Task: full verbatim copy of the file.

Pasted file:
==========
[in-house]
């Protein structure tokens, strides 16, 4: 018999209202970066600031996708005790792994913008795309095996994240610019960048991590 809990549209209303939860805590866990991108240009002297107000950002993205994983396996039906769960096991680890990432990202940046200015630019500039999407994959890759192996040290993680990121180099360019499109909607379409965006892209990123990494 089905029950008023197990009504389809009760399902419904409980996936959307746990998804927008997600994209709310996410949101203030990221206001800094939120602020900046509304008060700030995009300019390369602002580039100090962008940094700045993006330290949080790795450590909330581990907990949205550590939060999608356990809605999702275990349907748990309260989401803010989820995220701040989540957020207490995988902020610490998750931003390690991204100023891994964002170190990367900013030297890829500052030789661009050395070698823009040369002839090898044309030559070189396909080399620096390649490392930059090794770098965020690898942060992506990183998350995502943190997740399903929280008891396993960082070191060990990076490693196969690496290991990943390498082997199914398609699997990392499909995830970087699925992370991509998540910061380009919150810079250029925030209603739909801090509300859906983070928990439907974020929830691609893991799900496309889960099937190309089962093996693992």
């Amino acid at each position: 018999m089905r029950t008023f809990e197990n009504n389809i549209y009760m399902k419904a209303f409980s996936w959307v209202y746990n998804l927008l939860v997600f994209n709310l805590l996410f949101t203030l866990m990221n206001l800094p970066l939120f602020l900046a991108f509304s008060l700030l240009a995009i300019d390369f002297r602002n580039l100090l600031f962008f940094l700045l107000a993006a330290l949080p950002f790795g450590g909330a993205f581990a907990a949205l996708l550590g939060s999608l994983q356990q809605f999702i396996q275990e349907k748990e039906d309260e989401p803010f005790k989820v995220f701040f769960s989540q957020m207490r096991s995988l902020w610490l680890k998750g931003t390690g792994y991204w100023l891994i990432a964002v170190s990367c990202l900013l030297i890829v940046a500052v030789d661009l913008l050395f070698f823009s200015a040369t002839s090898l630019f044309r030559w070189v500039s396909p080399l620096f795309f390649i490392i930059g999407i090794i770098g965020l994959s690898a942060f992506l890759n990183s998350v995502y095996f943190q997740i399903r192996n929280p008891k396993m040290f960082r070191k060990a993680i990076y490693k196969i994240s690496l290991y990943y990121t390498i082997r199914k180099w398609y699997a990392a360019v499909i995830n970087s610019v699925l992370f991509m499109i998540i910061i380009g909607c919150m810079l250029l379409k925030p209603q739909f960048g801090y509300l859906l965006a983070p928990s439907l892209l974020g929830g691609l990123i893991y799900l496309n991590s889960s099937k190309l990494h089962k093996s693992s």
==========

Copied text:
[in-house]
């Protein structure tokens, strides 16, 4: 018999209202970066600031996708005790792994913008795309095996994240610019960048991590 809990549209209303939860805590866990991108240009002297107000950002993205994983396996039906769960096991680890990432990202940046200015630019500039999407994959890759192996040290993680990121180099360019499109909607379409965006892209990123990494 089905029950008023197990009504389809009760399902419904409980996936959307746990998804927008997600994209709310996410949101203030990221206001800094939120602020900046509304008060700030995009300019390369602002580039100090962008940094700045993006330290949080790795450590909330581990907990949205550590939060999608356990809605999702275990349907748990309260989401803010989820995220701040989540957020207490995988902020610490998750931003390690991204100023891994964002170190990367900013030297890829500052030789661009050395070698823009040369002839090898044309030559070189396909080399620096390649490392930059090794770098965020690898942060992506990183998350995502943190997740399903929280008891396993960082070191060990990076490693196969690496290991990943390498082997199914398609699997990392499909995830970087699925992370991509998540910061380009919150810079250029925030209603739909801090509300859906983070928990439907974020929830691609893991799900496309889960099937190309089962093996693992």
């Amino acid at each position: 018999m089905r029950t008023f809990e197990n009504n389809i549209y009760m399902k419904a209303f409980s996936w959307v209202y746990n998804l927008l939860v997600f994209n709310l805590l996410f949101t203030l866990m990221n206001l800094p970066l939120f602020l900046a991108f509304s008060l700030l240009a995009i300019d390369f002297r602002n580039l100090l600031f962008f940094l700045l107000a993006a330290l949080p950002f790795g450590g909330a993205f581990a907990a949205l996708l550590g939060s999608l994983q356990q809605f999702i396996q275990e349907k748990e039906d309260e989401p803010f005790k989820v995220f701040f769960s989540q957020m207490r096991s995988l902020w610490l680890k998750g931003t390690g792994y991204w100023l891994i990432a964002v170190s990367c990202l900013l030297i890829v940046a500052v030789d661009l913008l050395f070698f823009s200015a040369t002839s090898l630019f044309r030559w070189v500039s396909p080399l620096f795309f390649i490392i930059g999407i090794i770098g965020l994959s690898a942060f992506l890759n990183s998350v995502y095996f943190q997740i399903r192996n929280p008891k396993m040290f960082r070191k060990a993680i990076y490693k196969i994240s690496l290991y990943y990121t390498i082997r199914k180099w398609y699997a990392a360019v499909i995830n970087s610019v699925l992370f991509m499109i998540i910061i380009g909607c919150m810079l250029l379409k925030p209603q739909f960048g801090y509300l859906l965006a983070p928990s439907l892209l974020g929830g691609l990123i893991y799900l496309n991590s889960s099937k190309l990494h089962k093996s693992s």